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Why do most Christian churches meet
on Sunday instead of the Sabbath?

Up until the beginning of the church, God's people were used to going to synagogue on the seventh day of the week (Saturday) which was called the Sabbath. This was a holy day to the Lord, the fourth of Ten Commandments God gave Moses. "Remember the Sabbath day, to keep it holy" (Ex. 20:8). This was, and will always remain, the official Sabbath. However, after Jesus rose from the dead on the first day of the week, Sunday, the New Testament shows that the early Christians began meeting together on this new day as a weekly commemoration of their new life in Christ. "Now on the first day of the week, when the disciples came together to break bread, Paul, ready to depart the next day, spoke to them and continued his message until midnight" (Acts 20:7). (See also 1 Cor. 16:2)

Historians indicate that the earliest Christians not only met together on Sunday, but also came together regularly with their Jewish community in the synagogues on the Sabbath. This was their traditional heritage and where most of their neighbors, friends and family would congregate — a great place to witness. However it seems about A.D. 135, there was great upheaval in the synagogues. The influential Rabbi, Akiba, proclaimed the leader of the Jewish rebellion in Palestine, Bar Cochba, as the Messiah, and the Jewish Christians were quick to refute this. Such hostility arose against the believers that a curse against "sectarians" (which referred to the Christians) was introduced into the synagogue services. Thus, anyone who would not pronounce the curse with other worshipers would be ejected. This effectively ostracized the Christians from participation in the synagogues on Saturday, but they continued with their meetings on Sunday.

Although they were no longer bound to a rigid code of laws or Sabbath keeping (Gal. 3:10-11, Col. 2:16), it is believed that the early church probably came to view Sunday as a combined observance of the Sabbath and the resurrection day of Jesus (Acts 20:7, 1 Cor. 16:2). This day of Christian worship came to be called the Lord's Day (Rev. 1:10), a day to fellowship in celebration of the resurrection, to worship, pray and study the Word together.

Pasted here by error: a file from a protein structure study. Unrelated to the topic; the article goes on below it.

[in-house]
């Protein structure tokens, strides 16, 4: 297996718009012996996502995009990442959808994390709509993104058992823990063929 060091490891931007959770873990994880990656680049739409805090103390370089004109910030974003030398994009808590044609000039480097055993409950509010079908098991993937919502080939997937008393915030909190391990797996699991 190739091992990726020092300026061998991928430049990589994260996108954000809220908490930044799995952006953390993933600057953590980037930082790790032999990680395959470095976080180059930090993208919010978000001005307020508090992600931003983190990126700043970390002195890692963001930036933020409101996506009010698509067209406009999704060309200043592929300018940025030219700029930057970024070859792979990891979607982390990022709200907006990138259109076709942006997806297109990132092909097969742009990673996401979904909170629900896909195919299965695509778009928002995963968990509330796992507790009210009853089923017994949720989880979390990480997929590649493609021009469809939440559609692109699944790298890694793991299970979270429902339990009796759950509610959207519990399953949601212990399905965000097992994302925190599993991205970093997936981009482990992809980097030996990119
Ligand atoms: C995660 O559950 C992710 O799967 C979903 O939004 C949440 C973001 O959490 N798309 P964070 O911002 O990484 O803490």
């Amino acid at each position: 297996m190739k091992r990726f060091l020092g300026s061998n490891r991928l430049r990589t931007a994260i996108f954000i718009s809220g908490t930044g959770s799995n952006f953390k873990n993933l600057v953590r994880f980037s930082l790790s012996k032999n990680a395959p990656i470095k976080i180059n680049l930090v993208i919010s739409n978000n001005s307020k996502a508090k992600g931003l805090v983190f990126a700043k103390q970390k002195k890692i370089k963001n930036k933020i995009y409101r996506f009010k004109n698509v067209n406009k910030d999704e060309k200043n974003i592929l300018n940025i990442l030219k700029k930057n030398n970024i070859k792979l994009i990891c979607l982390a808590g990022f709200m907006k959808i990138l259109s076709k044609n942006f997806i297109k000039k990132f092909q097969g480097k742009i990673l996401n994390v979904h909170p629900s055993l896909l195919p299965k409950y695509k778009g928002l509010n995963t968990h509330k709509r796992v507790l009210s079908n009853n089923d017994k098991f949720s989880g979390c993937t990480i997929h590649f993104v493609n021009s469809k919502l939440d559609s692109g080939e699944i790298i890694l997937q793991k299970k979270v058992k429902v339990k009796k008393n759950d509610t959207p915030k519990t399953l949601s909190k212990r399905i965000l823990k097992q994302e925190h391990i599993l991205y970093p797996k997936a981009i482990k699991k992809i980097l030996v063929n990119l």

There are several early, historical references which confirm the continued Sunday tradition by the early Christians. One of these is "The Didache," (IXV), a compilation of teachings of the first century church, thought by some to be a copy of teachings by the first disciples (possibly A.D. 100-130), and clearly describes the church meeting on the Lord's day. "On the Lord's day of the Lord, come together, break bread and hold Eucharist, after confessing your transgressions that your offering may be pure; but let none who has a quarrel with another join in your meeting until they be reconciled, that your sacrifice be not defiled..."

Another such reference is found in the writings of Justin Martyr (Approx. A.D. 140). Not only did he affirm the churches' meeting day, but also gave one of the best explanations of the meaning behind it, as viewed by the early believers. "We assemble in common on Sunday [the Lord's day], because this is the first day, on which God created the world and the light, and because Jesus Christ our Saviour on the same day rose from the dead and appeared to his disciples."

Sunday worship took on new dimensions in the fourth century as the Christian Emperor of Rome, Constantine, proclaimed the believers' day of worship (the first weekday) to be a holiday (A.D. 321). However, instead of using the term that Christians used, the Lord's Day, he continued with a term, "Dies Solis" (The Day of the Sun) which the Romans had already used for a couple centuries in homage to their worship of the sun god. Prior to his Christian profession in 312, Constantine was a pagan worshiper, his favorite deity being the Unconquered Sun, and throughout the remainder of his life, his understanding of the Christian faith was less than perfect and never did fully extract himself from pagan philosophy. He was apparently unable to clearly distinguish between the Father of Jesus Christ and the sun deity, and while he sanctioned the Christian's day of worship, his title for it left a lasting legacy to the pagan sun god, what is known on our calendar as Sunday.

The Oxford Dictionary of the Christian Church
History of the Christian Church, Philip Schaff
Eerdman's Handbook to the History of Christianity

This article is from the book, What People Ask About the Church, authored and copyrighted © by Dr. Dale A. Robbins, 1990-2015, and is a publication of Victorious Publications, Grass Valley, CA - Nashville, TN. Unless otherwise stated, all scripture references were taken from The New King James Bible, © Thomas Nelson Inc., 1982. You may download this article for personal use as long as you retain credit to the author. Obtain permission before reproducing copies for any reason, by filling out our simple permission form. Many of our writings are also available as free pdf tri-fold pamphlets, which can be downloaded for reproduction from our Online Catalog. For media reproduction rights, or to obtain quantities of this title in other formats, email us.